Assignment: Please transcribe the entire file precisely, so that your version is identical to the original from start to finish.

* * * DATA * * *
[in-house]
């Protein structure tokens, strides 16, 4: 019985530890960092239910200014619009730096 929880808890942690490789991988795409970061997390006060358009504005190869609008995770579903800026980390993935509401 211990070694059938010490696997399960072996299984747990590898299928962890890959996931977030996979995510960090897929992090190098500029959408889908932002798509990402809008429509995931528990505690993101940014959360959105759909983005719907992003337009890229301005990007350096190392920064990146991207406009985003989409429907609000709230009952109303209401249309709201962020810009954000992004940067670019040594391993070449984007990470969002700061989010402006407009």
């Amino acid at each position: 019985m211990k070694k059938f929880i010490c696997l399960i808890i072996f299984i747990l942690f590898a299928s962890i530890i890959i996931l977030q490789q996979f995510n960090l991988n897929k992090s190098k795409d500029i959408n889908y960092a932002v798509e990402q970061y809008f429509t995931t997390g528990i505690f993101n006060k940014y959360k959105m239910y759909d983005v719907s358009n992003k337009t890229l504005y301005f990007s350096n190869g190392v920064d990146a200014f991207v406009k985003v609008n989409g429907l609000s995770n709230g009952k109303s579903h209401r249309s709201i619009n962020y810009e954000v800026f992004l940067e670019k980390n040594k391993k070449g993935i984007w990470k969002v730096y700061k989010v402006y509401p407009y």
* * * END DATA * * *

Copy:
[in-house]
């Protein structure tokens, strides 16, 4: 019985530890960092239910200014619009730096 929880808890942690490789991988795409970061997390006060358009504005190869609008995770579903800026980390993935509401 211990070694059938010490696997399960072996299984747990590898299928962890890959996931977030996979995510960090897929992090190098500029959408889908932002798509990402809008429509995931528990505690993101940014959360959105759909983005719907992003337009890229301005990007350096190392920064990146991207406009985003989409429907609000709230009952109303209401249309709201962020810009954000992004940067670019040594391993070449984007990470969002700061989010402006407009």
């Amino acid at each position: 019985m211990k070694k059938f929880i010490c696997l399960i808890i072996f299984i747990l942690f590898a299928s962890i530890i890959i996931l977030q490789q996979f995510n960090l991988n897929k992090s190098k795409d500029i959408n889908y960092a932002v798509e990402q970061y809008f429509t995931t997390g528990i505690f993101n006060k940014y959360k959105m239910y759909d983005v719907s358009n992003k337009t890229l504005y301005f990007s350096n190869g190392v920064d990146a200014f991207v406009k985003v609008n989409g429907l609000s995770n709230g009952k109303s579903h209401r249309s709201i619009n962020y810009e954000v800026f992004l940067e670019k980390n040594k391993k070449g993935i984007w990470k969002v730096y700061k989010v402006y509401p407009y």